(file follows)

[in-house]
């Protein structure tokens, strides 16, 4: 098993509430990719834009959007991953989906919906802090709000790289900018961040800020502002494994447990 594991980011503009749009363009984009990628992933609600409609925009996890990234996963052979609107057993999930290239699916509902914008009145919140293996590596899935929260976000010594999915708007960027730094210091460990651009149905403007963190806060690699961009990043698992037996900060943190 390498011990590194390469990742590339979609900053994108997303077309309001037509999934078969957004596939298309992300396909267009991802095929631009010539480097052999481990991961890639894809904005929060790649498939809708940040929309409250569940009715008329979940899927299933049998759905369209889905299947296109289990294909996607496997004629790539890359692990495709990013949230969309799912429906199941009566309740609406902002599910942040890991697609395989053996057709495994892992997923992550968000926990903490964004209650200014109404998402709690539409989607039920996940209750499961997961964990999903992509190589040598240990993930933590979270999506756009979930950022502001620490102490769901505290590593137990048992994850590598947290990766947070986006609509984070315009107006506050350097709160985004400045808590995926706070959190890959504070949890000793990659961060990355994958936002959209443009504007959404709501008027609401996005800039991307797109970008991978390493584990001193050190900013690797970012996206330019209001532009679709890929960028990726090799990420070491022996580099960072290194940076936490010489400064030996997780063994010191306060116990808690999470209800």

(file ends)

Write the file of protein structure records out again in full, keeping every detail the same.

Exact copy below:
[in-house]
């Protein structure tokens, strides 16, 4: 098993509430990719834009959007991953989906919906802090709000790289900018961040800020502002494994447990 594991980011503009749009363009984009990628992933609600409609925009996890990234996963052979609107057993999930290239699916509902914008009145919140293996590596899935929260976000010594999915708007960027730094210091460990651009149905403007963190806060690699961009990043698992037996900060943190 390498011990590194390469990742590339979609900053994108997303077309309001037509999934078969957004596939298309992300396909267009991802095929631009010539480097052999481990991961890639894809904005929060790649498939809708940040929309409250569940009715008329979940899927299933049998759905369209889905299947296109289990294909996607496997004629790539890359692990495709990013949230969309799912429906199941009566309740609406902002599910942040890991697609395989053996057709495994892992997923992550968000926990903490964004209650200014109404998402709690539409989607039920996940209750499961997961964990999903992509190589040598240990993930933590979270999506756009979930950022502001620490102490769901505290590593137990048992994850590598947290990766947070986006609509984070315009107006506050350097709160985004400045808590995926706070959190890959504070949890000793990659961060990355994958936002959209443009504007959404709501008027609401996005800039991307797109970008991978390493584990001193050190900013690797970012996206330019209001532009679709890929960028990726090799990420070491022996580099960072290194940076936490010489400064030996997780063994010191306060116990808690999470209800």